Malware put more than 3,000 University of Alberta faculty, staff and students at risk late last year, but because of a police probe resulting in charges against a student, the breach wasn’t shared campus-wide until Thursday.
The case involved the installation of malware on 300 computers in 20 classrooms and labs in the Library Knowledge Commons, Computing Science Centre and in the Centennial Centre for Interdisciplinary Science, Gordie Mah, the university’s chief information security officer, told a news conference Thursday at the U of A.
The malware was designed to harvest the university’s primary identification password, known as the campus computing ID.
“That’s the gateway to the university’s email service, for example,” Mah said, adding it could lead to the disclosure of unauthorized personal or financial information.
“This particular malware requires the individual to be physically present at the machine,” he said. “That’s the only barrier to how much further it could have spread.”
Mah noted there hasn’t been a data breach of this scale at the university in recent memory. He recommended people change their passwords often and avoid opening attachments or links from suspicious emails.
The U of A’s information services and technology unit detected the malware Nov. 22, he said.
A day later, the university notified 3,304 people their passwords were potentially at risk. Another 19 people were later found to have been potentially affected. The university implemented a mandatory password reset for the users at risk.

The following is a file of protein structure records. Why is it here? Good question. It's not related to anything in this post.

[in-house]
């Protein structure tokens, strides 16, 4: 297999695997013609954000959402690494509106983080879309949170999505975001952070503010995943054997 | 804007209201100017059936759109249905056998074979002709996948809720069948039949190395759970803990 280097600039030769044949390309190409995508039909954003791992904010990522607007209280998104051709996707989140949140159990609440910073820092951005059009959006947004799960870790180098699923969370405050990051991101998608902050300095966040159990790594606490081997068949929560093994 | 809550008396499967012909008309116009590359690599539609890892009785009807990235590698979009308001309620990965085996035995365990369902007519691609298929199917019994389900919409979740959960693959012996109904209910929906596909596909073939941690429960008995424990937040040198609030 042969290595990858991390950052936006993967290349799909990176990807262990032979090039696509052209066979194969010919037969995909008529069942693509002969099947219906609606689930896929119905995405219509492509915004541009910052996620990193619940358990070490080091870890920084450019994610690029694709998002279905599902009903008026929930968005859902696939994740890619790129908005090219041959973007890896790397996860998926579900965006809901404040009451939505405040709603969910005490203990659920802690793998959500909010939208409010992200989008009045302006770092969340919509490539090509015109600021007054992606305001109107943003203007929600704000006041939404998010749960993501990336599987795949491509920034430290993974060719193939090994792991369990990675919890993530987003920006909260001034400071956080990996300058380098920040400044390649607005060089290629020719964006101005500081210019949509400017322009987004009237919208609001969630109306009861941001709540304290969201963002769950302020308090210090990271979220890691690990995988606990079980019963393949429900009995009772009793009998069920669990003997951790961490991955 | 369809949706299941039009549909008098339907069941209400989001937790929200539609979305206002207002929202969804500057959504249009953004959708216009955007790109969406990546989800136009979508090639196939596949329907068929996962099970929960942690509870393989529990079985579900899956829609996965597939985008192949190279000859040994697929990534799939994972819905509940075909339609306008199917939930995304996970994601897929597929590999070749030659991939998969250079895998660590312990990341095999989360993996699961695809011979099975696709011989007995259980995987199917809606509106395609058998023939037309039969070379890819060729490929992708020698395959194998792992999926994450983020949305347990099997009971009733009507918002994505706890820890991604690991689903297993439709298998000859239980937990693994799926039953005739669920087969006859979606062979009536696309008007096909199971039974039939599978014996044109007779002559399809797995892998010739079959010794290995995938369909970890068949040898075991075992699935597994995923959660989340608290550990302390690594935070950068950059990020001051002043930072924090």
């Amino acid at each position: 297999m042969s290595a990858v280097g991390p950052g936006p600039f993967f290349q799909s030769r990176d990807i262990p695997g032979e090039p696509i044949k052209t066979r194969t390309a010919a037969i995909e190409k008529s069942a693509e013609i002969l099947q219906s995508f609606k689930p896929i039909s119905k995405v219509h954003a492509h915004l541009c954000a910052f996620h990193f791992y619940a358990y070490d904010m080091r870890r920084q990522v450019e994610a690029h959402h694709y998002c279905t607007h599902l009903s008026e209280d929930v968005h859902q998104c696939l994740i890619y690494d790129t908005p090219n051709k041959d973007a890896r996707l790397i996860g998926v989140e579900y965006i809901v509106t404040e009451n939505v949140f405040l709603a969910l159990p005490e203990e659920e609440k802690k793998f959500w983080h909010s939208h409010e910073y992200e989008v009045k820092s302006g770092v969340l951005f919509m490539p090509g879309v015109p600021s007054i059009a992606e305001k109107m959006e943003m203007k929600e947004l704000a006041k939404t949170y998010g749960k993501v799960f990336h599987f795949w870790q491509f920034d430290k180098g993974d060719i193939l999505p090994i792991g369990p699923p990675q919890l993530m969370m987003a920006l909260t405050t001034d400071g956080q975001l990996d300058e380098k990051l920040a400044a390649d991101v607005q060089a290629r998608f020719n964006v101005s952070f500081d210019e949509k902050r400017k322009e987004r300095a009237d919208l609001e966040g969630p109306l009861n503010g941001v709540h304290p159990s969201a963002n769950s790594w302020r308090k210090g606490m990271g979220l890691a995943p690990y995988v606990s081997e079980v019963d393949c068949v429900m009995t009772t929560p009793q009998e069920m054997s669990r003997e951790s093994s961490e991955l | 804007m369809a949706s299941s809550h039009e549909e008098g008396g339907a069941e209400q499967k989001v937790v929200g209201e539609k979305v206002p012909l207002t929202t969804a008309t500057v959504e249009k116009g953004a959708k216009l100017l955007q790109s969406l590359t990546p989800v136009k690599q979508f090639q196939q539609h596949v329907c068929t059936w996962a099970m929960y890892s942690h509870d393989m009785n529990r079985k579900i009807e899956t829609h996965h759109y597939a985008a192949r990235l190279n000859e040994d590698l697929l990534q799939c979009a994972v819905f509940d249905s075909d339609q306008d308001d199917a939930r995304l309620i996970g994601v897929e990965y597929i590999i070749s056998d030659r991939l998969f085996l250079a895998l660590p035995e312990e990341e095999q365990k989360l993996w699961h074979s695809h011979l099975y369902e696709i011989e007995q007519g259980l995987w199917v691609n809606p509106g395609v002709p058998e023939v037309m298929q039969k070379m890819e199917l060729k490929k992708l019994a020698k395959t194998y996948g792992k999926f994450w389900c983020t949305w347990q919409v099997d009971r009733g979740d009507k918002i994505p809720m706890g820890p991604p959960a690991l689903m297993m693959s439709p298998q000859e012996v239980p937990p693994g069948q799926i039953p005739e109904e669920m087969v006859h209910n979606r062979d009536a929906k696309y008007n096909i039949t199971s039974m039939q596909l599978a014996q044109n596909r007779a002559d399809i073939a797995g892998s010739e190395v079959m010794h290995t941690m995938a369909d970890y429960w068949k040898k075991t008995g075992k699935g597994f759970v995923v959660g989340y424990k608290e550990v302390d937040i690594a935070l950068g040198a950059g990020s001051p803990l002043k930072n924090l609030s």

A U of A student faces multiple cyber-attack-related charges, said Edmonton police.
Acting Sgt. Phil Hawkins with the cyber crimes investigation unit said two malware attacks took place between Nov. 17 and Dec. 8. In the first incident, the university’s response team located the malware on 287 computers, which potentially affected more than 3,300 faculty, staff and students. In the second incident, the malware was found on 17 computers and affected 19 students.
Yibin Xu, 19, is charged with mischief in relation to computer data, unauthorized use of computer services, fraudulently intercepting functions of a computer system and use of a computer system with intent to commit an offense. Xu’s next court appearance is scheduled for Jan. 10.
Malware consists of malicious software and computer programs that attempt to conduct illicit actions through the affected computers, such as destroying information, allowing the perpetrator to gain control or stealing information.